On paper, certain types of RAID seem like a good idea for SSDs. Users are interested particularly in RAID-0, or striping, and RAID-1, or mirroring. While these have their uses, many users want to attempt this on everyday consumer motherboards without fully understanding the ramifications. There are other types of RAID that might be more interesting for series setups. For the most part, it’s not recommended that users go for RAID under normal circumstances, but let’s cover some considerations of the technology anyway.
RAID-0 and RAID-1
RAID can be done in hardware, software, or UEFI. The final method is sometimes called firmware-assisted RAID but it should not be confused as being a hardware RAID solution. Hardware RAID has a dedicated controller and often dedicated DRAM cache. The other types of RAID use the general-purpose processor, or CPU, of the system to handle the I/O overhead. Software RAID is the most common solution for consumers and can be done straight in the OS - for example, with Disk Management or Storage Spaces under Microsoft Windows.
The “R” in RAID stands for Redundant - this refers to the fact it’s used for redundancy, which isnot a replacement for a backup scheme. Users should engage in a 3-2-1 backup scheme with 3 copies of their data, using 2 different types of media with at least 1 of them remote or online such as in the cloud. RAID also has a stripe size which traditionally has been 128KB with some users opting for 64KB - these are good compromises based on average file sizes, but for SSDs it’s wise to match the physical page size. That would be 16KB stripes, keeping in mind SSDs can also be formatted in 4Kn Advanced Format to improve things further.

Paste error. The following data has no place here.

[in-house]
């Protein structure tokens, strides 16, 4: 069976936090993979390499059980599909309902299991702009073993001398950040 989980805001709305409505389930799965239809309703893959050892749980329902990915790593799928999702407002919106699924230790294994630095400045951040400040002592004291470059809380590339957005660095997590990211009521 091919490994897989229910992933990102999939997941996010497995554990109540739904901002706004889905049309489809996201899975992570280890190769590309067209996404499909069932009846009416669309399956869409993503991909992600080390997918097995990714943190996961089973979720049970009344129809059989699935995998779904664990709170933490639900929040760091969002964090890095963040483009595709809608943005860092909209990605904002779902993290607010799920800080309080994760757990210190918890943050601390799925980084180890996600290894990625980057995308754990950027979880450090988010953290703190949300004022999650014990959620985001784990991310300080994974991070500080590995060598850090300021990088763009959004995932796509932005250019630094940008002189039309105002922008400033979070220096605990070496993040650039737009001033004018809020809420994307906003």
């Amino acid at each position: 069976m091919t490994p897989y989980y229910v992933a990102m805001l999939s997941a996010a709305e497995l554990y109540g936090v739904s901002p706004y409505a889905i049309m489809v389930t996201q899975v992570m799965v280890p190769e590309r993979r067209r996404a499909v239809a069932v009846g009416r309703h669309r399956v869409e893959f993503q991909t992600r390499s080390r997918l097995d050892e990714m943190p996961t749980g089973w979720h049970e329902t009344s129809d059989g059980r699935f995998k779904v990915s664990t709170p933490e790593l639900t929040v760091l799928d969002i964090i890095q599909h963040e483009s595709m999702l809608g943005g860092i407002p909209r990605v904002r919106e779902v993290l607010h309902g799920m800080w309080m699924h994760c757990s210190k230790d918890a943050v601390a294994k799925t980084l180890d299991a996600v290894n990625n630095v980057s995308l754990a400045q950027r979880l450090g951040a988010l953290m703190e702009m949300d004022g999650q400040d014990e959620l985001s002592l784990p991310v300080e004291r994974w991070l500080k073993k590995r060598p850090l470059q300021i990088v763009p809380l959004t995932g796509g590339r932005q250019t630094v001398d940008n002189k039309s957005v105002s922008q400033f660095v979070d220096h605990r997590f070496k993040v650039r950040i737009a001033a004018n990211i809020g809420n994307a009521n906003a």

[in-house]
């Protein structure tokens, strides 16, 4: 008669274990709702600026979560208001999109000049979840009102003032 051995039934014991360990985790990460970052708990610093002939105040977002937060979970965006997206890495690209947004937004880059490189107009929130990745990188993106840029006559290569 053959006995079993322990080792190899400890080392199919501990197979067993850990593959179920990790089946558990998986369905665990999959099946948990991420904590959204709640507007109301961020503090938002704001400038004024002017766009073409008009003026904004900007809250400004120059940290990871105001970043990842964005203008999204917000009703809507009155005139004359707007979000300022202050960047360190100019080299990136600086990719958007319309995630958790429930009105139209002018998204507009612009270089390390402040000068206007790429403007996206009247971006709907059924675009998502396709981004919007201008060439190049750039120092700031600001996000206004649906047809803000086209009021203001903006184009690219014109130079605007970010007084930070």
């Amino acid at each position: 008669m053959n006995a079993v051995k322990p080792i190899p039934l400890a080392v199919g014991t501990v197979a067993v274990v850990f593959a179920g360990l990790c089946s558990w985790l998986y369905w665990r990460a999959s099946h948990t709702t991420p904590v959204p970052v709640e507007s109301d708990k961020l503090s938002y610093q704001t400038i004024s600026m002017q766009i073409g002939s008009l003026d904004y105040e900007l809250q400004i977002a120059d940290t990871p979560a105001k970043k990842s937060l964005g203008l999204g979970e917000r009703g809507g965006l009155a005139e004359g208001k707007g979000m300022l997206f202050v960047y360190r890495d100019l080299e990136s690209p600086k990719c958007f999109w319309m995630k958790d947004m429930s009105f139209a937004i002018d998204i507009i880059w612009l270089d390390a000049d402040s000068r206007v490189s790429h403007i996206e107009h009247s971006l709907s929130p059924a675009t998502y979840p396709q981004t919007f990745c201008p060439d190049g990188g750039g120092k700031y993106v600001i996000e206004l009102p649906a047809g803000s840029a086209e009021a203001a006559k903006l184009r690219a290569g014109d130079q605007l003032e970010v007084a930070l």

RAID-0 is useful if your goal is to improve sequential performance especially. Random performance is also improved, but only at very high queue depths; this is not a typical workload, although it might be useful for DirectStorage in the future. If you can’t use the bandwidth, don’t bother, as the chance of failure is increased. RAID-1 is useful to make sure you have two copies of data, and it’s also useful with caching - for example, using NVMe SSDs to cache a large array of HDDs in a NAS. In some cases, read performance may be improved.
While we generally recommend against using RAID, there are applications where it’s useful and our drives do support it. In fact, we sell products that work well with RAID, for example our dual-NVMe docking station. This can be a good way to get more bandwidth or to have an extra level of protection for your data. Before your jump into it, though, be sure to do some research and really think about what you want - about what you really need.
For more information on RAID levels, seeWikipedia's page.
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